Debunking Log House Maintenance Myths (Part 1)

log house maintenance Image source: restorelogs.com

Log house maintenance has always been a topic of debate. As you have landed on this page, it probably means that you are trying to establish the facts about log houses before you actually buy one. There are lots of things that a person comes across when looking for information about log house maintenance. But most of these are rumours that have been spread by individuals who are in the business of making concrete houses or individuals who have never lived in a log house. Nevertheless, making a decision based on these rumours wouldn’t be a wise decision. As a result, it is crucial that you know what the facts are and what things are unfounded rumours.

already maintained log house Image source: logcabinrestorationservices.com

To help you we will debunk some log house maintenance myths.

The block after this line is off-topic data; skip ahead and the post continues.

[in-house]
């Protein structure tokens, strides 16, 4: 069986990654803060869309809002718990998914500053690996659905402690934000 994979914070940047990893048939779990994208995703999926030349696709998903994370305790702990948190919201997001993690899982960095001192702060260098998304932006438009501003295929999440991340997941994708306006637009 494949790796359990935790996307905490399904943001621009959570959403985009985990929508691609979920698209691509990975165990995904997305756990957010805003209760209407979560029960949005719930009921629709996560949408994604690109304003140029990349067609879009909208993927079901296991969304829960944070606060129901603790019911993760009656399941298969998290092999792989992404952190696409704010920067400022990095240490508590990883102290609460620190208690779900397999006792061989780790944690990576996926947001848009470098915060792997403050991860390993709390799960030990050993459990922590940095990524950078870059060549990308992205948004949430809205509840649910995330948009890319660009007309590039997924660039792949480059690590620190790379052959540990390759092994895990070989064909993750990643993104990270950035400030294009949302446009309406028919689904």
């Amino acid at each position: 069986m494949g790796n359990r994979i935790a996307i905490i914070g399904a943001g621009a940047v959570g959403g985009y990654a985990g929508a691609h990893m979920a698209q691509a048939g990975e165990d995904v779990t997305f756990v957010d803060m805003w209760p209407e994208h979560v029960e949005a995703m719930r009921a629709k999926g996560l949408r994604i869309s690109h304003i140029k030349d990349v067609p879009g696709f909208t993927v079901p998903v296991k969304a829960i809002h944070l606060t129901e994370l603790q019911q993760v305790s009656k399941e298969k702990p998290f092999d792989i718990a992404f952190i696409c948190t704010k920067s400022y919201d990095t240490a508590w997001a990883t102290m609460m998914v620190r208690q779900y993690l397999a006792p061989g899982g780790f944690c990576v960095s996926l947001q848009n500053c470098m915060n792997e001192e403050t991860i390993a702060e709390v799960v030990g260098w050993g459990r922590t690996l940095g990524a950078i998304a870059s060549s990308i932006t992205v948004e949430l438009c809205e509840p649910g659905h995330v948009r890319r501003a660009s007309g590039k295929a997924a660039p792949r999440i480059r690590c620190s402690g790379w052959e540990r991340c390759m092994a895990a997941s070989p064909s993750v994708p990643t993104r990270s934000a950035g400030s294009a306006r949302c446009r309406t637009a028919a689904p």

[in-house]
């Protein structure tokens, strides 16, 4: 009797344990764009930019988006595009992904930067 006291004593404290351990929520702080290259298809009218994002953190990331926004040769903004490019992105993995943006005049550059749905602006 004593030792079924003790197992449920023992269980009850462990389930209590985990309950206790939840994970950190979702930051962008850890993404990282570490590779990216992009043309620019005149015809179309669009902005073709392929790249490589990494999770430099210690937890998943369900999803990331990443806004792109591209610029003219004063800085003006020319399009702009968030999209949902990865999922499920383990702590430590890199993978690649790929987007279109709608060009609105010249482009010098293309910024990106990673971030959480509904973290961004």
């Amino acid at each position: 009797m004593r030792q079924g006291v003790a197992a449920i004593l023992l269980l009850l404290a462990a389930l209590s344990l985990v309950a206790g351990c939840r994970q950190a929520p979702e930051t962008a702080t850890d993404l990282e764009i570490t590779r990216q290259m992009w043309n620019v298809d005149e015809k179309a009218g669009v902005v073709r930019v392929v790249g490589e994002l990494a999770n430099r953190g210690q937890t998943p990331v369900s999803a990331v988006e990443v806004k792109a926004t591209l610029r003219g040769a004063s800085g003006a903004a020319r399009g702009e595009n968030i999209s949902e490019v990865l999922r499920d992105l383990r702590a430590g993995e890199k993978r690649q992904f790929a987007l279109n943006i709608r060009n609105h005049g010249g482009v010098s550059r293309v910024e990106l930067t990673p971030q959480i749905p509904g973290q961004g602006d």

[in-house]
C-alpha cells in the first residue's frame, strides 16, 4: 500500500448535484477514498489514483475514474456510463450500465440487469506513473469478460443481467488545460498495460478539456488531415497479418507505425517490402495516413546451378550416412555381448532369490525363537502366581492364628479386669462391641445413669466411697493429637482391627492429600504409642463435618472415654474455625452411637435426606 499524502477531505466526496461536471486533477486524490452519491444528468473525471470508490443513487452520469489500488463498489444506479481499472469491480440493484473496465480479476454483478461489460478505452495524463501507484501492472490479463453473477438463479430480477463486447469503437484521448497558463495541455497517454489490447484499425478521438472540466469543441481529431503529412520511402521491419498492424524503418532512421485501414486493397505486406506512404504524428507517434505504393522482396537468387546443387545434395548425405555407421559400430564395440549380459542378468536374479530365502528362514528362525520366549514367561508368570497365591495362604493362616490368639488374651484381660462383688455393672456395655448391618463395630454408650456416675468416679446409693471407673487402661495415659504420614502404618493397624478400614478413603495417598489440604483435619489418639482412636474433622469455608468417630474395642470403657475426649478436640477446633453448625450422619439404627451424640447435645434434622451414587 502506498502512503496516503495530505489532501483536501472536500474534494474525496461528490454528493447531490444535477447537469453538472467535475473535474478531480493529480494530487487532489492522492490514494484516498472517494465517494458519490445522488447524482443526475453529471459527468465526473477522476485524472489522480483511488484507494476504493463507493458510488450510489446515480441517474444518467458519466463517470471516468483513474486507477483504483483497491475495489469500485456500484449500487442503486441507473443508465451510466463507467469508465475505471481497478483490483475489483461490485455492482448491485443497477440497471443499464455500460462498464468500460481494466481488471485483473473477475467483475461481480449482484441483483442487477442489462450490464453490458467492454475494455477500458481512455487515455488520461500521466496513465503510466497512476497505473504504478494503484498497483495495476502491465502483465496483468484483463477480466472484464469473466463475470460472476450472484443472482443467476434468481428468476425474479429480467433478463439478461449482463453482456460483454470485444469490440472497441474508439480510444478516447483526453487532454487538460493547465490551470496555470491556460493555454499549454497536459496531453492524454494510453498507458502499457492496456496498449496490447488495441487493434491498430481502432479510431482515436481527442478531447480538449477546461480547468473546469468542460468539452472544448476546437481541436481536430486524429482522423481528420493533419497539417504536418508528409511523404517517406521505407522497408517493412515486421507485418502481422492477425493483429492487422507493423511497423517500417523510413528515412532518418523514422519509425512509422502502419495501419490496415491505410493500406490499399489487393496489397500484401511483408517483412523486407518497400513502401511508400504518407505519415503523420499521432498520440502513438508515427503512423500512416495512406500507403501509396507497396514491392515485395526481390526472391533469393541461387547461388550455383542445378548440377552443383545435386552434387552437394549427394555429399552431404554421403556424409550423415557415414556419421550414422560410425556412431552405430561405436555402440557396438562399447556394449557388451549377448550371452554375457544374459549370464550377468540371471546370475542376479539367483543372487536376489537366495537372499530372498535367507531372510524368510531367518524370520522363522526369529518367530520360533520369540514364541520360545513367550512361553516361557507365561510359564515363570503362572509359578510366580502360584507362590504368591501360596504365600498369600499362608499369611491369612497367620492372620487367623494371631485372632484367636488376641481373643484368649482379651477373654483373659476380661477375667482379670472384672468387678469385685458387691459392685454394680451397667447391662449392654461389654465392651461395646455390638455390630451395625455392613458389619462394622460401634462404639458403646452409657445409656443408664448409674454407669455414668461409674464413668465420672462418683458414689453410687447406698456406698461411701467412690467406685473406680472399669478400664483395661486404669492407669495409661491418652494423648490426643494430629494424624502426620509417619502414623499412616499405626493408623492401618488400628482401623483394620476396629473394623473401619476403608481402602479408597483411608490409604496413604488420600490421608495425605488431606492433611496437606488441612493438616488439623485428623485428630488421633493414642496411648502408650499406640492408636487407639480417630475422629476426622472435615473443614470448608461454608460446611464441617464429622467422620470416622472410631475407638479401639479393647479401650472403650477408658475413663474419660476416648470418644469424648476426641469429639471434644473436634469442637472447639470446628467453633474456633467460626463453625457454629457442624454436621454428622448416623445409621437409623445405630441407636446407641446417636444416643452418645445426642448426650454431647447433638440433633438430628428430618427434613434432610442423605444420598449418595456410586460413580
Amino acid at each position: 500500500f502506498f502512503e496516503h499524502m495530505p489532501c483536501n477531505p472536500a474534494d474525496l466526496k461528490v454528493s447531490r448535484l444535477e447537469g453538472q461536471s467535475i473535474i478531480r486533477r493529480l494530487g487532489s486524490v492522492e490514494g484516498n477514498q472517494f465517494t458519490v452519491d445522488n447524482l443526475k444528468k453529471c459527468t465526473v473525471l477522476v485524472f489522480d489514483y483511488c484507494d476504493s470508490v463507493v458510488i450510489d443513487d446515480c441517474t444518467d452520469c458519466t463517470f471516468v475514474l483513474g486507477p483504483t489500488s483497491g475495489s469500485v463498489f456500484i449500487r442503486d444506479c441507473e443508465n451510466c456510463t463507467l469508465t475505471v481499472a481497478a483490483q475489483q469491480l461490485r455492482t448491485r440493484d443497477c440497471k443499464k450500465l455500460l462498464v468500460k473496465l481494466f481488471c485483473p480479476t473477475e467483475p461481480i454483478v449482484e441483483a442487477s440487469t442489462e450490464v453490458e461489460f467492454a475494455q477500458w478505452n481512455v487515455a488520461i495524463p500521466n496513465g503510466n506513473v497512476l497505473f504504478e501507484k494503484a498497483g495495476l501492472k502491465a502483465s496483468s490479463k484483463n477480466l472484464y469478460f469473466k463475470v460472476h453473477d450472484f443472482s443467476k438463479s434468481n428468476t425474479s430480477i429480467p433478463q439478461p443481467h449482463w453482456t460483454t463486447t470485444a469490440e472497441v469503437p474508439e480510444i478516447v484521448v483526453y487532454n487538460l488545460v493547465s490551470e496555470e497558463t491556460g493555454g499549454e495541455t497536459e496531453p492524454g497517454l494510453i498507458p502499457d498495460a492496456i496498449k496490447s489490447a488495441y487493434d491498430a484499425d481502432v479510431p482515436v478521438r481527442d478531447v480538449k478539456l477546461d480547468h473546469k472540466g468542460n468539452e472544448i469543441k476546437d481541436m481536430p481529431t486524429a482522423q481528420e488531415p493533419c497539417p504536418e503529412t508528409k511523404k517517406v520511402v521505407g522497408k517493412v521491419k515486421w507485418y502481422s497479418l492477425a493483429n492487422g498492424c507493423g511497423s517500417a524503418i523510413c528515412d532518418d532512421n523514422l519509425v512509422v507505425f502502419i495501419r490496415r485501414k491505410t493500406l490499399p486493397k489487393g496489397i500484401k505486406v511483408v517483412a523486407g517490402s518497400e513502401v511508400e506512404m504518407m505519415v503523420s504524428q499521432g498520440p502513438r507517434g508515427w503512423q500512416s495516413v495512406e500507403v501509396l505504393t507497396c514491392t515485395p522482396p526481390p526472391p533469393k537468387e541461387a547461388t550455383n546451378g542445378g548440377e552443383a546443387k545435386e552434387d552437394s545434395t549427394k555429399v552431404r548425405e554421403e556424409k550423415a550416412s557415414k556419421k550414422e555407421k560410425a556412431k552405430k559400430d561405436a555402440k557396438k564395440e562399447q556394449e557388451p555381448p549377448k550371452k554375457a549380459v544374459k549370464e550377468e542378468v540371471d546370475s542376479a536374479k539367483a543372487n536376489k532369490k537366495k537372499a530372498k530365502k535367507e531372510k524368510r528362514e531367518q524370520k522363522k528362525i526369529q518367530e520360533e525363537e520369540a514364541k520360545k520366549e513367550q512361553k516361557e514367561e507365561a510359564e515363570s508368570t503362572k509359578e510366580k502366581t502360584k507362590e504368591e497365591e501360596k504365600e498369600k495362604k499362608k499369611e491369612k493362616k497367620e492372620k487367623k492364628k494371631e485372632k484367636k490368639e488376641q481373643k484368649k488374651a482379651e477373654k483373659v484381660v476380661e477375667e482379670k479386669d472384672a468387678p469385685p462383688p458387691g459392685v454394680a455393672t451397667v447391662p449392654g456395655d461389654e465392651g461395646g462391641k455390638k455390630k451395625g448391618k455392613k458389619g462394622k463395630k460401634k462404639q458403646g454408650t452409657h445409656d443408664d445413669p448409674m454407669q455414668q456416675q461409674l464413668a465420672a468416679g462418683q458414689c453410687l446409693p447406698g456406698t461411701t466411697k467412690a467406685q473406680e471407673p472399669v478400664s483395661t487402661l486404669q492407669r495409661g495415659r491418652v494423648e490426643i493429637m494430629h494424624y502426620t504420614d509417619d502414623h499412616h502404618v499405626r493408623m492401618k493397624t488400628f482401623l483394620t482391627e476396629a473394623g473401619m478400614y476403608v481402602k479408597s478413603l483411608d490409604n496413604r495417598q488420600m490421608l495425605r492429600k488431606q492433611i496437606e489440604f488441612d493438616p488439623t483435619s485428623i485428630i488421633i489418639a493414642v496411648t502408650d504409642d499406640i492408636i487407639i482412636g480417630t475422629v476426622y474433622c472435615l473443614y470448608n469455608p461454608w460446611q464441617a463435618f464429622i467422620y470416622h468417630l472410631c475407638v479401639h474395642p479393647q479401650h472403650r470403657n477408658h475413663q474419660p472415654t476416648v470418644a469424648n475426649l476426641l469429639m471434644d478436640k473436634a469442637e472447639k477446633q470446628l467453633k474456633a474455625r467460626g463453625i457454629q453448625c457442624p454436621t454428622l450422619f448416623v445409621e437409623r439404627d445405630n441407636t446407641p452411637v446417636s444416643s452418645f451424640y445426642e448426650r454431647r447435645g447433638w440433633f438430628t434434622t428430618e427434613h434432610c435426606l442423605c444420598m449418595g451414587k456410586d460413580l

1. A log house is tough to maintain: One thing that is sure is that log homes are not maintenance free, but neither are traditional concrete homes. Log homes, just like traditional homes, need periodic maintenance, which includes applying a fresh coat of stain, checking the logs for cracks, mould growth etc. However, it is also a fact that properly or effectively designed and built log homes are low maintenance. So, by investing in a log home from a reputed manufacturer you can ensure low maintenance from the very outset. Also there is a famous old adage, ‘if it is worth owning, it is worth taking care of’. The exterior of a house is the main area that needs maintenance and must be taken care of during the life of the home in order to ensure its longevity. Varnished or interior stained walls will never need to be redone. However, if the walls of your log home are your child’s favourite canvas then you need to take major steps to bring the walls back to their original state. But even conventional homes with an exterior of paint must be refurbished regularly as well. So, in short, no house is maintenance free and there is no such thing as easy or tough maintenance.